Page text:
Just before Christmas, he testified that he traveled to L.A. to visit Berman for a “stop” with plans to visit some tourist sites.

Durst, who long denied being in L.A. at the time of Berman’s death, testified at trial that when he arrived they found him dead on the bedroom floor.

Berman, a writer who had been friends with Durst as he was a student at the University of California, Los Angeles, had serious financial problems at the time. Durst owed her $50,000, and prosecutors suggested that she was trying to take advantage of more money from him, telling her that she was going to speak with the police.

Nine months after her death, Durst killed his Galveston neighbor, Morris Black, in what he said was either an accident or self-defense. Durst said that he found Black in his apartment holding Durst’s .22-caliber pistol, which they had become friends with.

Durst was acquitted after testifying to the death of a 71-year-old in a struggle for a gun. Durst then dismembered Black’s body and threw it into the ocean. He was convicted of destroying evidence by throwing away body parts.

After horrific evidence of trial and dismemberment, Durst discovered he was an untouchable, he said. Despite an estimated $100 million fortune, he was turned away by several condominium associations and told the Los Angeles County Museum of Art would not take his money unless he donated anonymously.

Durst thought that a 2010 feature film based on her life, “All Good Things”, starring Ryan Gosling as her and Kirsten Dunst as Kathy, was largely accurate, despite implicating her in the three murders. And the sympathetic picture was painted. He only objected that he was depicted hitting his dog – something he would never do.

He reached out to the filmmaker and agreed to sit in for a lengthy interview for a documentary. He encouraged his friends to do the same and gave filmmakers access to his boxes of records.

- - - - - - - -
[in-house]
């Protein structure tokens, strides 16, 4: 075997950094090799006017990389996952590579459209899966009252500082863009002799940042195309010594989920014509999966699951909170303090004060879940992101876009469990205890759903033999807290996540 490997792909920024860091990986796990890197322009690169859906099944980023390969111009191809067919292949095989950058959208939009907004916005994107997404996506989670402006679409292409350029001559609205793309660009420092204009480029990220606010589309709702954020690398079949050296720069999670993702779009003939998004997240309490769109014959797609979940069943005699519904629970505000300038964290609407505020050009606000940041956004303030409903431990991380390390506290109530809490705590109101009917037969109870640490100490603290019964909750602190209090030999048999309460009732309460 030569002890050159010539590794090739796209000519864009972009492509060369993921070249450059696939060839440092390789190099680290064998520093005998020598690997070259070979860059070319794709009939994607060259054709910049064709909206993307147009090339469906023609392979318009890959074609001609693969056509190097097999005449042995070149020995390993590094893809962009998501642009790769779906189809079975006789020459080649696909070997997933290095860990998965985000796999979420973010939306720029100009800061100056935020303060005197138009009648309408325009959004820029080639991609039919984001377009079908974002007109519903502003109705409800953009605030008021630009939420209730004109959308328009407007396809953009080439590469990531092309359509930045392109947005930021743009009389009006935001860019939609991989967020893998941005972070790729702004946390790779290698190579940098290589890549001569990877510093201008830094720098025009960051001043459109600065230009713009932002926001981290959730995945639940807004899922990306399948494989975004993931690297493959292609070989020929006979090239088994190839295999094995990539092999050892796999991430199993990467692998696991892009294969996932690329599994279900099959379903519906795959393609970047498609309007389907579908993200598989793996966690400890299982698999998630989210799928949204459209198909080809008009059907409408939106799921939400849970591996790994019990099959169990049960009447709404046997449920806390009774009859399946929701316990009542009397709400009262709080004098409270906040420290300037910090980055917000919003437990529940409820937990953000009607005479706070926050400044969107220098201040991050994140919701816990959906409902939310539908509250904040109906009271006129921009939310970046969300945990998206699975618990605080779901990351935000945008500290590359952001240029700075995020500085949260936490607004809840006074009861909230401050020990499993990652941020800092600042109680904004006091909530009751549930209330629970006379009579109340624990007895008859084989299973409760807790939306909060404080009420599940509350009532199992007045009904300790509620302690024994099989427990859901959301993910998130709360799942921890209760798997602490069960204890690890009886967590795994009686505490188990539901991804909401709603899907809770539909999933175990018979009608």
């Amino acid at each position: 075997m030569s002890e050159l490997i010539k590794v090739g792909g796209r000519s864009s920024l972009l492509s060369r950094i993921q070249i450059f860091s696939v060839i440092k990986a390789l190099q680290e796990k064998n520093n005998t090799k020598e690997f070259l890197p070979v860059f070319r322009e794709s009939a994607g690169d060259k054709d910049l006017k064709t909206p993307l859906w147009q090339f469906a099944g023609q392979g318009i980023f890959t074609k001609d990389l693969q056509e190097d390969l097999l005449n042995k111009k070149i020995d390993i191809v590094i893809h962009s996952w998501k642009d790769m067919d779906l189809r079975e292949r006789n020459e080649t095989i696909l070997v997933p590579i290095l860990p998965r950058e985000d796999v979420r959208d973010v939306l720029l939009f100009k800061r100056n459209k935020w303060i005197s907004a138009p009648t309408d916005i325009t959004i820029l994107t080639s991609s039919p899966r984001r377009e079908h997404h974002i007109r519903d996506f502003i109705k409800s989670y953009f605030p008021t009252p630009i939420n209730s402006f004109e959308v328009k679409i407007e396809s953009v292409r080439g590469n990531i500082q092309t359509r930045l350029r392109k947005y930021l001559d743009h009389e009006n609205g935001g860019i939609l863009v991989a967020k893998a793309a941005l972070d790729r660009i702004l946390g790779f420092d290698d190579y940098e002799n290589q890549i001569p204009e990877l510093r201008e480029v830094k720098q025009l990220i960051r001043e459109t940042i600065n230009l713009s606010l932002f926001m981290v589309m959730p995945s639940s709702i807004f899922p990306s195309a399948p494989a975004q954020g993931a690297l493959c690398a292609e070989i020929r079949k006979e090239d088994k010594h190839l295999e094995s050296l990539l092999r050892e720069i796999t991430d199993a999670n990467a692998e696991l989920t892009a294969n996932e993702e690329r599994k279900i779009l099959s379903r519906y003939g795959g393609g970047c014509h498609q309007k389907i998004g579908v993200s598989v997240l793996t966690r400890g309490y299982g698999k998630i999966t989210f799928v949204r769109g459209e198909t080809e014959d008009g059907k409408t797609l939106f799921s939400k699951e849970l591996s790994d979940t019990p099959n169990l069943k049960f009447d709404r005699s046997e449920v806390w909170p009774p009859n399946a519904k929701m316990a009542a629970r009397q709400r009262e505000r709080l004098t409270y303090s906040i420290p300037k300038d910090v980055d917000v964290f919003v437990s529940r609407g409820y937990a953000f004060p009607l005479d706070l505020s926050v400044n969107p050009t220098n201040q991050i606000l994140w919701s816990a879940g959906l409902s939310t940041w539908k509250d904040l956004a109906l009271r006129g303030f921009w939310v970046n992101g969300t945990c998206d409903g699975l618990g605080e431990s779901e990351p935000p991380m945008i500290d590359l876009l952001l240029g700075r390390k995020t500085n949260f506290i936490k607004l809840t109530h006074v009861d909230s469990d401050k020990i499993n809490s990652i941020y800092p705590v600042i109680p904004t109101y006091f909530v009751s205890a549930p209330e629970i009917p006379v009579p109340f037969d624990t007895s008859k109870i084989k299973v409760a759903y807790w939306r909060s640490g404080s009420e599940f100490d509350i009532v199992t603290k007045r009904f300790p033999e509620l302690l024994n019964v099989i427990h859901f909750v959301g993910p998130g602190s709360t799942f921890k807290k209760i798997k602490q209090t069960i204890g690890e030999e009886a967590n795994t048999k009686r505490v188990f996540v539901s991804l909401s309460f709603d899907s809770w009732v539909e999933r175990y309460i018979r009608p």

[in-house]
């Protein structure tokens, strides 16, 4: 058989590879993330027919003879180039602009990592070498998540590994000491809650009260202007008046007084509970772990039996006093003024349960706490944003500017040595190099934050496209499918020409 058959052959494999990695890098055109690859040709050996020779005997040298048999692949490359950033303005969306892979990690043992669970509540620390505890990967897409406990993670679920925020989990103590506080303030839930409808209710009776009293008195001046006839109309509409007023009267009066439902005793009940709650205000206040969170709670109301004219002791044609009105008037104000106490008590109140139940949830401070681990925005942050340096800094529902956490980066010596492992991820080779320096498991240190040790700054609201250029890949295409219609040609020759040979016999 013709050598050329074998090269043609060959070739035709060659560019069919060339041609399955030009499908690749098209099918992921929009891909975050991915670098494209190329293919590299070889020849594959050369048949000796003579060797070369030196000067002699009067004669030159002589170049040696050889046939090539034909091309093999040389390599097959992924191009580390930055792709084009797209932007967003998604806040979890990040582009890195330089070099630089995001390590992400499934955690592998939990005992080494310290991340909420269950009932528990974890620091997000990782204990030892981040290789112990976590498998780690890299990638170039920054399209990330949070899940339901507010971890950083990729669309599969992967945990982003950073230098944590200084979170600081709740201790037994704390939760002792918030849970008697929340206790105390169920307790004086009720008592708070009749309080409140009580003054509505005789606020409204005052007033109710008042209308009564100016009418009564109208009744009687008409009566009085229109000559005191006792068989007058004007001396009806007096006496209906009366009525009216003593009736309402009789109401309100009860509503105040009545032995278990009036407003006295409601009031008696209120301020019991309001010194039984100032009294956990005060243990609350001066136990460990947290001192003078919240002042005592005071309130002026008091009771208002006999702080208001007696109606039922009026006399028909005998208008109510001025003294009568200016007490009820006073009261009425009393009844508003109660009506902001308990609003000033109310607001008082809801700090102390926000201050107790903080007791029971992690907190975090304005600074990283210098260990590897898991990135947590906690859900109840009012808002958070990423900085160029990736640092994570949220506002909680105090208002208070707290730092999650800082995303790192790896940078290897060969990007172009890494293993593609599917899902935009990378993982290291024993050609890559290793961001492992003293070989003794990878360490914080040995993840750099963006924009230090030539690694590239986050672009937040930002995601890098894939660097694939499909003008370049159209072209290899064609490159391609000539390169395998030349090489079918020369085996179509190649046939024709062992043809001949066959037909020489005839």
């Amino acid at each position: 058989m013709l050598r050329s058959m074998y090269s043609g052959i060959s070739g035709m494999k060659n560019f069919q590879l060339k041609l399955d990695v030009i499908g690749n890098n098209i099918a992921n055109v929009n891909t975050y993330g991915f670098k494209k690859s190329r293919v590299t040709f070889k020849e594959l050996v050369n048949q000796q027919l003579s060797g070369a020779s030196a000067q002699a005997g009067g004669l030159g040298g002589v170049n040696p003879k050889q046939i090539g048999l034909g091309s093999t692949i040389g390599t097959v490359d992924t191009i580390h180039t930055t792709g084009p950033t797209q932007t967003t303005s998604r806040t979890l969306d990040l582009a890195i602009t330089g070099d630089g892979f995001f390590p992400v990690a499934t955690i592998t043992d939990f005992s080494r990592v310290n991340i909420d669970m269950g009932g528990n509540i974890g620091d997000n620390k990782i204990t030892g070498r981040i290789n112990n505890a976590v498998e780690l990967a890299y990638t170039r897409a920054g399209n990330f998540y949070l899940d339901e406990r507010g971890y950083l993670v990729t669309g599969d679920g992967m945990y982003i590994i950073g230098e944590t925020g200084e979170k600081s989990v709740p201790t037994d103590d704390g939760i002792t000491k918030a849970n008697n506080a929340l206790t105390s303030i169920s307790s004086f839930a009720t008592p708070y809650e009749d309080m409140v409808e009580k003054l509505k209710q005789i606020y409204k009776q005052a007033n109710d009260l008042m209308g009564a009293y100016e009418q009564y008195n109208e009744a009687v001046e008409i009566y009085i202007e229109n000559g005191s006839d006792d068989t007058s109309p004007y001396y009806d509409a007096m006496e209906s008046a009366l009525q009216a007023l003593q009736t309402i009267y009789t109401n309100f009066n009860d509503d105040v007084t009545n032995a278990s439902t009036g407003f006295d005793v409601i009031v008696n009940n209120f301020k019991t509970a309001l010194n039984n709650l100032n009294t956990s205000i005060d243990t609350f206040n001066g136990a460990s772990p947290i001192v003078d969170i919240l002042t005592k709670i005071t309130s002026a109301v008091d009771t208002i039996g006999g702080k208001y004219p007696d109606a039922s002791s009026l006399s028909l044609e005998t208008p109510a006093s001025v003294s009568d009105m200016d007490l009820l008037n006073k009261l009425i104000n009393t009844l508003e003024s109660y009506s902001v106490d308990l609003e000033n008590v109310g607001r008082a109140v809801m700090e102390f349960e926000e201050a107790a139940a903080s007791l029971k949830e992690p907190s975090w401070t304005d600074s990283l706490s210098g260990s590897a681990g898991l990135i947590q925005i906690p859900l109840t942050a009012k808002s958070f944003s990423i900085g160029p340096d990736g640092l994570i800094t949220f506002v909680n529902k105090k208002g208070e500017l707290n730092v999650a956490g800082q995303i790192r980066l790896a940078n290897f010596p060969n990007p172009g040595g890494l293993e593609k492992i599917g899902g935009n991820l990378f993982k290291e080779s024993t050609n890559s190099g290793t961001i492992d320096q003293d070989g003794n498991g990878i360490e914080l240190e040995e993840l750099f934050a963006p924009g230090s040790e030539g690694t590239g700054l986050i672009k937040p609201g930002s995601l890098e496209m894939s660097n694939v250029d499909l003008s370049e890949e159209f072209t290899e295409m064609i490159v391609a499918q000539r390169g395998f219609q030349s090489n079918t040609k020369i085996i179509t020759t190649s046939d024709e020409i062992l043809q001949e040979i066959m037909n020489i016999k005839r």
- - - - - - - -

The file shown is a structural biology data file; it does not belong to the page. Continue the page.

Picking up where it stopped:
He deeply regretted his decision after “The Jinx” aired on HBO in 2015, calling it a “very, very, very big mistake”.

Documentary filmmakers discovered anecdotal evidence that linked them to an anonymous note sent to police asking them to direct Burman’s lifeless body.

Durst, who was so convinced he could not attach to the note, told the filmmakers “only the killer could write the note”.

The filmmakers confronted him with a letter sent to Burman a year earlier. The handwriting was similar and Beverly Hills was misspelled as “Beverly” on both. He could not tell the two apart.

Durst turned off the camera and mumbled to himself over a live microphone in the bathroom: “Definitely killed them all.”

During the 14 days of testimony Judge Mark Windham called it “devastating”, Durst denied killing his wife and Berman, although he said he would lie if he did.

He tried to put the note away and what prosecutors said was a confession during an insecure moment.

For the first time, Durst admitted on the witness stand that he had sent the note and that he was in Los Angeles at the time of Berman’s death.

Durst said he sent the note because he wanted Berman to be found, but no one knew he was there because it would look suspicious.

He admitted that he had difficulty even imagining that he could write the note without killing Burman.

“It’s so hard to believe, admit that I wrote the letter and didn’t kill Susan Berman,” Durst testified.

A prosecutor said it was one of the truest things Durst said among a ton of lies.